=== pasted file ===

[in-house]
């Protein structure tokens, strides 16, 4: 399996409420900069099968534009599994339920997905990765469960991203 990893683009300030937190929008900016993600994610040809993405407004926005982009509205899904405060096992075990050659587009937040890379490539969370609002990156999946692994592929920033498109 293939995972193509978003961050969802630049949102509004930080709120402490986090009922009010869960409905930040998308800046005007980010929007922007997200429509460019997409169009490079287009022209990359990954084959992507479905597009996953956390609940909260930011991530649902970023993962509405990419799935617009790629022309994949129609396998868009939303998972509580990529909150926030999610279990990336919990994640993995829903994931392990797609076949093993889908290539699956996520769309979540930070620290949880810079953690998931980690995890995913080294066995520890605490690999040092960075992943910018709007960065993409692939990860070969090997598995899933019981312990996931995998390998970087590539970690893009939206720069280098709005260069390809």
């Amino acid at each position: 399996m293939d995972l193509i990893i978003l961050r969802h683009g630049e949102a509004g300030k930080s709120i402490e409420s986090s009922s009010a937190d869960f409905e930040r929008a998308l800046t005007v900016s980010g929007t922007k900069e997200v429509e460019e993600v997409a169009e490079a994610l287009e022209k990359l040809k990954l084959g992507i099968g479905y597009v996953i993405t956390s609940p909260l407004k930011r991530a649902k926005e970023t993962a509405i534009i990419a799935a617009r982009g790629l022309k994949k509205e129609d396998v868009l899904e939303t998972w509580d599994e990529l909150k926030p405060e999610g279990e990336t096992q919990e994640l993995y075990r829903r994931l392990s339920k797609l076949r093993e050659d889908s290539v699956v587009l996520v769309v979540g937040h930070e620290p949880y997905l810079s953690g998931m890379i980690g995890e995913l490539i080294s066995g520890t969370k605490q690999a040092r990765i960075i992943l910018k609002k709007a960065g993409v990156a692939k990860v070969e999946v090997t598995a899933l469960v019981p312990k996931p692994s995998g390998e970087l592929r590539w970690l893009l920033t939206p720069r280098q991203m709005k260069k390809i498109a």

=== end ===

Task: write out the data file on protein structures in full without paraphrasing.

[in-house]
């Protein structure tokens, strides 16, 4: 399996409420900069099968534009599994339920997905990765469960991203 990893683009300030937190929008900016993600994610040809993405407004926005982009509205899904405060096992075990050659587009937040890379490539969370609002990156999946692994592929920033498109 293939995972193509978003961050969802630049949102509004930080709120402490986090009922009010869960409905930040998308800046005007980010929007922007997200429509460019997409169009490079287009022209990359990954084959992507479905597009996953956390609940909260930011991530649902970023993962509405990419799935617009790629022309994949129609396998868009939303998972509580990529909150926030999610279990990336919990994640993995829903994931392990797609076949093993889908290539699956996520769309979540930070620290949880810079953690998931980690995890995913080294066995520890605490690999040092960075992943910018709007960065993409692939990860070969090997598995899933019981312990996931995998390998970087590539970690893009939206720069280098709005260069390809």
């Amino acid at each position: 399996m293939d995972l193509i990893i978003l961050r969802h683009g630049e949102a509004g300030k930080s709120i402490e409420s986090s009922s009010a937190d869960f409905e930040r929008a998308l800046t005007v900016s980010g929007t922007k900069e997200v429509e460019e993600v997409a169009e490079a994610l287009e022209k990359l040809k990954l084959g992507i099968g479905y597009v996953i993405t956390s609940p909260l407004k930011r991530a649902k926005e970023t993962a509405i534009i990419a799935a617009r982009g790629l022309k994949k509205e129609d396998v868009l899904e939303t998972w509580d599994e990529l909150k926030p405060e999610g279990e990336t096992q919990e994640l993995y075990r829903r994931l392990s339920k797609l076949r093993e050659d889908s290539v699956v587009l996520v769309v979540g937040h930070e620290p949880y997905l810079s953690g998931m890379i980690g995890e995913l490539i080294s066995g520890t969370k605490q690999a040092r990765i960075i992943l910018k609002k709007a960065g993409v990156a692939k990860v070969e999946v090997t598995a899933l469960v019981p312990k996931p692994s995998g390998e970087l592929r590539w970690l893009l920033t939206p720069r280098q991203m709005k260069k390809i498109a």